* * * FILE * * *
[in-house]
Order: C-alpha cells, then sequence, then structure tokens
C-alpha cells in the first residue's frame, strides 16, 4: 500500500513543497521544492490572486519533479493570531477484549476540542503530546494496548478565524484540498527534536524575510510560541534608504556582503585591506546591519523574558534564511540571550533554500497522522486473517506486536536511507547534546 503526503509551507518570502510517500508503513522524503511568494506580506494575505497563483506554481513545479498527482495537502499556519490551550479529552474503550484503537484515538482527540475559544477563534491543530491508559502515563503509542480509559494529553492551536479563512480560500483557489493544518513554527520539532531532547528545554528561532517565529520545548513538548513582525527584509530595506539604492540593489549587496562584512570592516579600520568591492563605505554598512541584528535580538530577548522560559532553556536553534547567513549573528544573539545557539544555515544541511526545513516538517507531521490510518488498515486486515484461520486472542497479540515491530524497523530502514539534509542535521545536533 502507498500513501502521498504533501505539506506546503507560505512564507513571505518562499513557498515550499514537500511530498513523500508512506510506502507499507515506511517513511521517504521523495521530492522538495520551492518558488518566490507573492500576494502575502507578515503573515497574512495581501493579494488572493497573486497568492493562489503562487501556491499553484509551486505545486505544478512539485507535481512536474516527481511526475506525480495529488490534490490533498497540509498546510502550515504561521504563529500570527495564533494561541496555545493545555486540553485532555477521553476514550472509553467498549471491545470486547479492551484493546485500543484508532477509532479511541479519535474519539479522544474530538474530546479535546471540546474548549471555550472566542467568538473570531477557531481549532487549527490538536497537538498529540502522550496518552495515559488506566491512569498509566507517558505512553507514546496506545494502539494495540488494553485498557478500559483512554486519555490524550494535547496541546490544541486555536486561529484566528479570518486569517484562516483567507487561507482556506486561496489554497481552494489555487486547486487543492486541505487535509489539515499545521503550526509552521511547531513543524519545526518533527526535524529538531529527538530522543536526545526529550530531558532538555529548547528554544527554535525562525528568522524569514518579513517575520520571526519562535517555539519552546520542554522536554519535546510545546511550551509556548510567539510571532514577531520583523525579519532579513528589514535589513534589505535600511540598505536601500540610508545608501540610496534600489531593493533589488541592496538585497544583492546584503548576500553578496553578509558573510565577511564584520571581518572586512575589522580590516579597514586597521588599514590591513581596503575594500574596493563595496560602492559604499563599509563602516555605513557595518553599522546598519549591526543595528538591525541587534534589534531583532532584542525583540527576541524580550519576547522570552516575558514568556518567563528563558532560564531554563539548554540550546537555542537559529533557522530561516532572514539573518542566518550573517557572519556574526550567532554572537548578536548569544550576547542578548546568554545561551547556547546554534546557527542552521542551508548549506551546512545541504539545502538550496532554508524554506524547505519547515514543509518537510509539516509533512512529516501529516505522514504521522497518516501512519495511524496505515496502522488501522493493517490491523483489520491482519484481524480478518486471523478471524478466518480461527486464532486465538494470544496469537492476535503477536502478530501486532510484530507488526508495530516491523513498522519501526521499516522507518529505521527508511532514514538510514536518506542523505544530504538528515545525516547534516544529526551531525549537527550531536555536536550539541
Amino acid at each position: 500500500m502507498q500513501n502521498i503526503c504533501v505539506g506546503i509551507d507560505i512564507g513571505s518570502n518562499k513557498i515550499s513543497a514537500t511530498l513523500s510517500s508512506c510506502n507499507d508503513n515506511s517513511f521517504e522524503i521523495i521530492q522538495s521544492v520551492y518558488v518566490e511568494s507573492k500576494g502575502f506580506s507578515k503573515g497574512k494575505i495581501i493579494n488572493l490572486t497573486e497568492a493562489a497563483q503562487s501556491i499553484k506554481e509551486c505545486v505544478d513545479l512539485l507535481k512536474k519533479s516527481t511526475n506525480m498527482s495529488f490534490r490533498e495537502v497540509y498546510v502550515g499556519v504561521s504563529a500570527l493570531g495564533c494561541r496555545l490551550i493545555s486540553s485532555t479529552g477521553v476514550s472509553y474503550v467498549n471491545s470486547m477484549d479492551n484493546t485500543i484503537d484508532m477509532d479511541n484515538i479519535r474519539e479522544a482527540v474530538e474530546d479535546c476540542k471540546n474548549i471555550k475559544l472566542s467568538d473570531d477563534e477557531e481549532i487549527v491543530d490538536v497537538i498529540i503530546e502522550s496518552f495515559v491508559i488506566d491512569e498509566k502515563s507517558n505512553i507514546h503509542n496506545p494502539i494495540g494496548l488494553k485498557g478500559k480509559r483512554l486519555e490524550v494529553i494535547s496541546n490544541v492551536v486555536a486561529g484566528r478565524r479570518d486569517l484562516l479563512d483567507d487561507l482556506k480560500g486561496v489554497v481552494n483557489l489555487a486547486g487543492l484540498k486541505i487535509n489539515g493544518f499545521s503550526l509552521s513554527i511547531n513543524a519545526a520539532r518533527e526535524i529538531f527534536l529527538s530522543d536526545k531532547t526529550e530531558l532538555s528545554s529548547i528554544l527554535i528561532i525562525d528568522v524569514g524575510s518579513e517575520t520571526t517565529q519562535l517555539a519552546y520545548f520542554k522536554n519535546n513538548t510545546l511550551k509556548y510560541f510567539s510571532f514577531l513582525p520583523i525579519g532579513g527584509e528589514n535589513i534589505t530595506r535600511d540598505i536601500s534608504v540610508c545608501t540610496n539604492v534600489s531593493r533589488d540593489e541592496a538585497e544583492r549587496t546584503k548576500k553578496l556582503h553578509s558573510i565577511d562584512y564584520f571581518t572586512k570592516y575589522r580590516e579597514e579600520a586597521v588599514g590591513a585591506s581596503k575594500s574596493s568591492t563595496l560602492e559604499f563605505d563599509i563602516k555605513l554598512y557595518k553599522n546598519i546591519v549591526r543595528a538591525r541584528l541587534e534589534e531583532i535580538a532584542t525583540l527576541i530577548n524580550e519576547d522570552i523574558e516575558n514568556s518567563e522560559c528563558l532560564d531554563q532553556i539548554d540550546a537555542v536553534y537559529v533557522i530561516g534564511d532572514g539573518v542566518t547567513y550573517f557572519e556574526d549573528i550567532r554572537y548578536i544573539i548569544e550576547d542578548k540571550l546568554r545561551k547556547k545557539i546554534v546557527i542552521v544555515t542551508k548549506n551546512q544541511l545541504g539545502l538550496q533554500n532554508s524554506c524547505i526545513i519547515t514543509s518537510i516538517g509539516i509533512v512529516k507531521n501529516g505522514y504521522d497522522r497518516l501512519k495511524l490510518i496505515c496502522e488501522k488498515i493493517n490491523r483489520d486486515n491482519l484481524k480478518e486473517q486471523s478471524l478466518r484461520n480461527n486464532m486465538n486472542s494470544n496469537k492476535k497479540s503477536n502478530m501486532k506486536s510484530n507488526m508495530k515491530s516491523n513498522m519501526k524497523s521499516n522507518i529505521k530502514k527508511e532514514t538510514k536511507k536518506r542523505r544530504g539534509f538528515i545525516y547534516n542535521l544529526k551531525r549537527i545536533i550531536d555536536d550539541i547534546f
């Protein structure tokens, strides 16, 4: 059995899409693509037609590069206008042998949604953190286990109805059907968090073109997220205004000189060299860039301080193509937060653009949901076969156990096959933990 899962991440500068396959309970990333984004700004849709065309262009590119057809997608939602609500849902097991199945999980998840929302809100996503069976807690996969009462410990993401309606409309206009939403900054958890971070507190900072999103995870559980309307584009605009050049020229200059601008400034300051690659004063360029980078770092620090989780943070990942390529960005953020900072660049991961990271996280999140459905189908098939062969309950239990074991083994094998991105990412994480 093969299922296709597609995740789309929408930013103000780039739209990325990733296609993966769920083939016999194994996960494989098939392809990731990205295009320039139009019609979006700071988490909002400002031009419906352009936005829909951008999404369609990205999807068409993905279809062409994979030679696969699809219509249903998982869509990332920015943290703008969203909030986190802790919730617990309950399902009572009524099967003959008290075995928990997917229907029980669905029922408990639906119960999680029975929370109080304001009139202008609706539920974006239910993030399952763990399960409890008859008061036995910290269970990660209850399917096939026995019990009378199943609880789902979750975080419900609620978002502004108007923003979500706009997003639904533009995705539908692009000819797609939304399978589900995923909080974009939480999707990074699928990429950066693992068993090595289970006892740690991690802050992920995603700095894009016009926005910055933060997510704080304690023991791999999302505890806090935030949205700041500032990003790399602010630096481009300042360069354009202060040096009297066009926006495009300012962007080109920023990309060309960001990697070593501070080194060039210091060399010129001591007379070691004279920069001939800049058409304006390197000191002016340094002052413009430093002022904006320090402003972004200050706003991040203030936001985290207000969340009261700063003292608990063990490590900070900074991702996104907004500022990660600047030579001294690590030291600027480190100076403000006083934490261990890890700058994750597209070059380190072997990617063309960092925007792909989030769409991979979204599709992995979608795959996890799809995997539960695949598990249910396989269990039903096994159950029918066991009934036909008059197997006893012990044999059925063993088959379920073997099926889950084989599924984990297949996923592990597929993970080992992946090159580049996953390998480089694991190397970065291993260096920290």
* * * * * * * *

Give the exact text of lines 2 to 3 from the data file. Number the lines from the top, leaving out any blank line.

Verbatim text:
Order: C-alpha cells, then sequence, then structure tokens
C-alpha cells in the first residue's frame, strides 16, 4: 500500500513543497521544492490572486519533479493570531477484549476540542503530546494496548478565524484540498527534536524575510510560541534608504556582503585591506546591519523574558534564511540571550533554500497522522486473517506486536536511507547534546 503526503509551507518570502510517500508503513522524503511568494506580506494575505497563483506554481513545479498527482495537502499556519490551550479529552474503550484503537484515538482527540475559544477563534491543530491508559502515563503509542480509559494529553492551536479563512480560500483557489493544518513554527520539532531532547528545554528561532517565529520545548513538548513582525527584509530595506539604492540593489549587496562584512570592516579600520568591492563605505554598512541584528535580538530577548522560559532553556536553534547567513549573528544573539545557539544555515544541511526545513516538517507531521490510518488498515486486515484461520486472542497479540515491530524497523530502514539534509542535521545536533 502507498500513501502521498504533501505539506506546503507560505512564507513571505518562499513557498515550499514537500511530498513523500508512506510506502507499507515506511517513511521517504521523495521530492522538495520551492518558488518566490507573492500576494502575502507578515503573515497574512495581501493579494488572493497573486497568492493562489503562487501556491499553484509551486505545486505544478512539485507535481512536474516527481511526475506525480495529488490534490490533498497540509498546510502550515504561521504563529500570527495564533494561541496555545493545555486540553485532555477521553476514550472509553467498549471491545470486547479492551484493546485500543484508532477509532479511541479519535474519539479522544474530538474530546479535546471540546474548549471555550472566542467568538473570531477557531481549532487549527490538536497537538498529540502522550496518552495515559488506566491512569498509566507517558505512553507514546496506545494502539494495540488494553485498557478500559483512554486519555490524550494535547496541546490544541486555536486561529484566528479570518486569517484562516483567507487561507482556506486561496489554497481552494489555487486547486487543492486541505487535509489539515499545521503550526509552521511547531513543524519545526518533527526535524529538531529527538530522543536526545526529550530531558532538555529548547528554544527554535525562525528568522524569514518579513517575520520571526519562535517555539519552546520542554522536554519535546510545546511550551509556548510567539510571532514577531520583523525579519532579513528589514535589513534589505535600511540598505536601500540610508545608501540610496534600489531593493533589488541592496538585497544583492546584503548576500553578496553578509558573510565577511564584520571581518572586512575589522580590516579597514586597521588599514590591513581596503575594500574596493563595496560602492559604499563599509563602516555605513557595518553599522546598519549591526543595528538591525541587534534589534531583532532584542525583540527576541524580550519576547522570552516575558514568556518567563528563558532560564531554563539548554540550546537555542537559529533557522530561516532572514539573518542566518550573517557572519556574526550567532554572537548578536548569544550576547542578548546568554545561551547556547546554534546557527542552521542551508548549506551546512545541504539545502538550496532554508524554506524547505519547515514543509518537510509539516509533512512529516501529516505522514504521522497518516501512519495511524496505515496502522488501522493493517490491523483489520491482519484481524480478518486471523478471524478466518480461527486464532486465538494470544496469537492476535503477536502478530501486532510484530507488526508495530516491523513498522519501526521499516522507518529505521527508511532514514538510514536518506542523505544530504538528515545525516547534516544529526551531525549537527550531536555536536550539541